Friday, August 31, 2012

Valuation Techniques: Liquidation value

This is part of a series on valuation techniques.

When we talk about the value of a company, there are two fundamental components associated with it: assets and income. Very simplistically, we can view a company as a black box holding assets that grow over time in a stochastic manner.

I will define the liquidation value of a company as the net worth of a company's tangible assets in event of a bankruptcy.

How it useful?

Unfortunately, liquidation value isn't an accurate measurement of the intrinsic value of a company. Then how is it at all useful to an investor?

Neither accuracy nor precision are necessary conditions to make a profit in investing. The only necessary condition to successful investing is arbitrage. As long as we can buy a security for less than what it's worth, a profit can be made. Even if we don't know precisely what a security is worth, we need only to establish sufficiently tight lower bounds on the price to determine if it is a worthwhile investment.

That is exactly what the liquidation value is meant to provide. While it is difficult to predict the future earnings of a company, we still have a lower bound given by what the company currently holds. These figures are reported regularly on the balance sheet in financial statements.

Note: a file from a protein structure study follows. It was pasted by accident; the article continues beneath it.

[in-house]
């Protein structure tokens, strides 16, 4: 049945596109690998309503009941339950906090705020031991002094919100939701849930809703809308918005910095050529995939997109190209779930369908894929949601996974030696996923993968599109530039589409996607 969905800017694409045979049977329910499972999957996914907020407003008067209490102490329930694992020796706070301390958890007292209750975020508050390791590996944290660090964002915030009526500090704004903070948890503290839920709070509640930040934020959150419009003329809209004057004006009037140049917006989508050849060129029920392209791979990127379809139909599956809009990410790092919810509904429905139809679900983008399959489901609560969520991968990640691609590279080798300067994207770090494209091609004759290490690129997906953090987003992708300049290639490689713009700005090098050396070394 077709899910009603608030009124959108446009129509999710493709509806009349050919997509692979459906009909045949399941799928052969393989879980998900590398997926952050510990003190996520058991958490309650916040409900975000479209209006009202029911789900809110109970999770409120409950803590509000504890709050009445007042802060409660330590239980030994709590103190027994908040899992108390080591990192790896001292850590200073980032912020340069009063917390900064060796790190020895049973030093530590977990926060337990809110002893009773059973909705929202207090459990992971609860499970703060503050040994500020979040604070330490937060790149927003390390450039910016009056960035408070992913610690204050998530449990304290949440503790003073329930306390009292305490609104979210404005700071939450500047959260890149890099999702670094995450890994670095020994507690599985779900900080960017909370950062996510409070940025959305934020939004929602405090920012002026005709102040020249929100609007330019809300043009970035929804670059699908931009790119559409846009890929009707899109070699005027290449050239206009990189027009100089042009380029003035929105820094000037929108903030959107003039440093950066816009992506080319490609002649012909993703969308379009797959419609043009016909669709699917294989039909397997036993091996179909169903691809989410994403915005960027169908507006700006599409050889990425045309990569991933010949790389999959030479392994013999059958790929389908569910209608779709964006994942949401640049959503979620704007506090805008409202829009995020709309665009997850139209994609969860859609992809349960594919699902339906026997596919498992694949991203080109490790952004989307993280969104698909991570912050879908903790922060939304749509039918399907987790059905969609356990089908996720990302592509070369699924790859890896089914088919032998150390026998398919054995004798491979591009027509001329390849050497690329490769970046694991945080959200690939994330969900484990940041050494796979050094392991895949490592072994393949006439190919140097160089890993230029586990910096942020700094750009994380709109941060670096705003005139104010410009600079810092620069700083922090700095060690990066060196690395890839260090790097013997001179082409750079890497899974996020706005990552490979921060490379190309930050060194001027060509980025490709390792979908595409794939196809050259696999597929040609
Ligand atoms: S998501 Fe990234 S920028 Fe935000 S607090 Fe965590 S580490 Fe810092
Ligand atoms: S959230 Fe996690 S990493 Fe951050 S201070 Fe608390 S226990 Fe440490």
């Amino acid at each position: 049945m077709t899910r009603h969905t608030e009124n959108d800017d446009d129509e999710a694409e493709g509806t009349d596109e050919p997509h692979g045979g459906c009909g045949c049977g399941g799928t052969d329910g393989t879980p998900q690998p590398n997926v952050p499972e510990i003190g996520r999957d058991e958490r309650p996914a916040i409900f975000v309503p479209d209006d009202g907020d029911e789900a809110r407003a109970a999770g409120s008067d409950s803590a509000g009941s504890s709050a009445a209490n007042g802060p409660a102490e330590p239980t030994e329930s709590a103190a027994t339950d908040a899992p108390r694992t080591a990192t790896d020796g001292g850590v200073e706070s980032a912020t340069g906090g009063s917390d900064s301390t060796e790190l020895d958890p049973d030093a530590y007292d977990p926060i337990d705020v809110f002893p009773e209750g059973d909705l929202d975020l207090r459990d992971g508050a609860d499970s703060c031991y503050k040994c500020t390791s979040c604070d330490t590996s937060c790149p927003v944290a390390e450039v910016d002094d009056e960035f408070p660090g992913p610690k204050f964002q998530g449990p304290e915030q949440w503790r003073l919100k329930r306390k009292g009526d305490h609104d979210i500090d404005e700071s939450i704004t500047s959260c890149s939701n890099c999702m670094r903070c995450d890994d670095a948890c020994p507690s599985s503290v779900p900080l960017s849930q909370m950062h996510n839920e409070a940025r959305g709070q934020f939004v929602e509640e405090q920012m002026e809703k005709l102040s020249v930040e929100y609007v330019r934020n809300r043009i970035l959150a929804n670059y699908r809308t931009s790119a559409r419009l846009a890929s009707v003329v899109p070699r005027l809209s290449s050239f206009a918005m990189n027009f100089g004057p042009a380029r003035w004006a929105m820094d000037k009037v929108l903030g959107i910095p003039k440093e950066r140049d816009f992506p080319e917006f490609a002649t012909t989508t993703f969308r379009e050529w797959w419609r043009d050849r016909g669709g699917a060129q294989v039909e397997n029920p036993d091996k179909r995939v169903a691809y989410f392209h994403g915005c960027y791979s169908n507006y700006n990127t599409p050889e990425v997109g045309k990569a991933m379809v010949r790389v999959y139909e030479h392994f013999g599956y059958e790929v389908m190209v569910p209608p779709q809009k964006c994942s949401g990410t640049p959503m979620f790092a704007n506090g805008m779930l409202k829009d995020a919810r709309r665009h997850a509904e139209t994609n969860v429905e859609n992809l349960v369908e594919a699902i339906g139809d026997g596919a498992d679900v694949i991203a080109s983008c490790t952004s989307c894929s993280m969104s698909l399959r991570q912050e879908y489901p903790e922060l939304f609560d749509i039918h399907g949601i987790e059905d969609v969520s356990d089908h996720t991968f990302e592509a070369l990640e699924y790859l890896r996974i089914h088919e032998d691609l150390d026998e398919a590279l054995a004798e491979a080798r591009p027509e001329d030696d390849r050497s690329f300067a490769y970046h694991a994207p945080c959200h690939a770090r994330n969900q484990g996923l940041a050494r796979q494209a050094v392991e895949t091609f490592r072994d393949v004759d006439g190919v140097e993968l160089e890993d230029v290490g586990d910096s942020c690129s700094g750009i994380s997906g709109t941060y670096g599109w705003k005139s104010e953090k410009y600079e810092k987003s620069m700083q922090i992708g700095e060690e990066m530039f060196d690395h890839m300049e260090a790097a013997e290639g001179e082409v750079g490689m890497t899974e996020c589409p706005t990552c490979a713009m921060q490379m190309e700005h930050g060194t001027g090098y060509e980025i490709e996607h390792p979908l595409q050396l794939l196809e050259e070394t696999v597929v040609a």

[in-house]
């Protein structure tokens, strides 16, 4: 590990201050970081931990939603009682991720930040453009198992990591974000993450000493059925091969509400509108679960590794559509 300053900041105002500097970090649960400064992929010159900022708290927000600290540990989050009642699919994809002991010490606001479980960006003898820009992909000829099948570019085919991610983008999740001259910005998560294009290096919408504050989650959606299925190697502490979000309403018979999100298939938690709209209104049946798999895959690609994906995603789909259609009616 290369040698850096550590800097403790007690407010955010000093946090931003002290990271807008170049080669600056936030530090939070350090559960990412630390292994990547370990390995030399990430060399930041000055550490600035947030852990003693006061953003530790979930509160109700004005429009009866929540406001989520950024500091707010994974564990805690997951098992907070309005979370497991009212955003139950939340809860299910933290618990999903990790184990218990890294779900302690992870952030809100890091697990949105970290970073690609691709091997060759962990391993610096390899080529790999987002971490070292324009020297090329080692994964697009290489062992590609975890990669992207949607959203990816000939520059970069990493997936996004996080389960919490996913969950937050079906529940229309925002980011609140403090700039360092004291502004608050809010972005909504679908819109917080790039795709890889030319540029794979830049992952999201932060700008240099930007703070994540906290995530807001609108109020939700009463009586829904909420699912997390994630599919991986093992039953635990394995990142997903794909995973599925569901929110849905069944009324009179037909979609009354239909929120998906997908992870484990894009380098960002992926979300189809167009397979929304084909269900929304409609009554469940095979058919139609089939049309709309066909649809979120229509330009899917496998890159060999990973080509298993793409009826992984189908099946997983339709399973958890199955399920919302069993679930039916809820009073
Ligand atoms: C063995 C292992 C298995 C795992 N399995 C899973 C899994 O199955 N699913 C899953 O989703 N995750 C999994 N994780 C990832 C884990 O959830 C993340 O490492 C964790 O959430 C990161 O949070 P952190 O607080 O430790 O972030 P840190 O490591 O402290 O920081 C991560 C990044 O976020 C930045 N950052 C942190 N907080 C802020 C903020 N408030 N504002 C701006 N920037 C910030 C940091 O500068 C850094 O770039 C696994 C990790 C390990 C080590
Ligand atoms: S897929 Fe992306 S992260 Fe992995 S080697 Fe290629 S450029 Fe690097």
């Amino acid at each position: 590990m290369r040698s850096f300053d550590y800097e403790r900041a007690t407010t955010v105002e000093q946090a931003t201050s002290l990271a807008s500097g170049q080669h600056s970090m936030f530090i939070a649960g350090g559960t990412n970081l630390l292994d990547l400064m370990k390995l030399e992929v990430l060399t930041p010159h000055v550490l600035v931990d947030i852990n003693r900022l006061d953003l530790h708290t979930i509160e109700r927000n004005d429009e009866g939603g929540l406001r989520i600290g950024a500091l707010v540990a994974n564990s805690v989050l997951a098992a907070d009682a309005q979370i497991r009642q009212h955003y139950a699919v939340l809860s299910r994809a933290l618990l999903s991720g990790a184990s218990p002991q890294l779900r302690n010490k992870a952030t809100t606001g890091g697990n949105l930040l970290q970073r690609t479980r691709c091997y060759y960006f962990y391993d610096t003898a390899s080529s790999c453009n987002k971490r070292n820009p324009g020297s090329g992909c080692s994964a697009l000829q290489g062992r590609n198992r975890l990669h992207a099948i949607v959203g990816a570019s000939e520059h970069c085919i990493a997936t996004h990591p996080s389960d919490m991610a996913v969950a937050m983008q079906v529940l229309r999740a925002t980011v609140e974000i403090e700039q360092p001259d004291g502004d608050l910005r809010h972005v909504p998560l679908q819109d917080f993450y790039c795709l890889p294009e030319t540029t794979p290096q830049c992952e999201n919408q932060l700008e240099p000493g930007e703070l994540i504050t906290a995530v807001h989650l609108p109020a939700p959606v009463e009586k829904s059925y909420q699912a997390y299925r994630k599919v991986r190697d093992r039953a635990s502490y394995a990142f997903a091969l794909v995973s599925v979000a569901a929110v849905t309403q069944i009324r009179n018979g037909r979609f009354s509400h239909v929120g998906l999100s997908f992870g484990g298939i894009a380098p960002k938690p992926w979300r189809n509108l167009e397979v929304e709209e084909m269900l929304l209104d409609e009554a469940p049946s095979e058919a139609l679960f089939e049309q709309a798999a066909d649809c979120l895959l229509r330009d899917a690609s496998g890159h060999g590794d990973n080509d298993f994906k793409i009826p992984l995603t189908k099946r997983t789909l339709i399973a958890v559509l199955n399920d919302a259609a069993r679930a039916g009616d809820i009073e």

Valuation Techniques

Investing ultimately comes down to the ability of an individual to value a company and the associated risks of such a valuation. There are hundreds of different models and techniques in use today, both simple ones devised by humans and enormously complex ones used in algorithmic trading.

I don't believe that there is one magic, all-encompassing, algorithm that will perform optimally in all (or even most) scenarios. The issue is that every company has a different business model, each of which would require a different model for valuation. This task is rather intractable, and so it is the job of the investor to be able to create robust models that hold under reasonable approximations. In addition, he must be able to understand which approximations hold for which businesses, and use the appropriate model.

Many present models involve looking at one aspect of a business, such as dividends, cash flow, earnings, etc. From these, you can derive dividend discount model, discounted cash flow, and P/E relative valuations, respectively. But naturally, these are rather crude in the sense that they don't look at all of the variables. And combining different valuation schemes is a non-trivial process.

In this series of articles, I will start with a set of assumptions and derive some models for valuation using these approximations. This post will be edited as articles are added.
  1. Liquidation value
  2. Dividend Discount Model

Tuesday, August 28, 2012

Hewlett-Packard (HPQ) Qualitative Analysis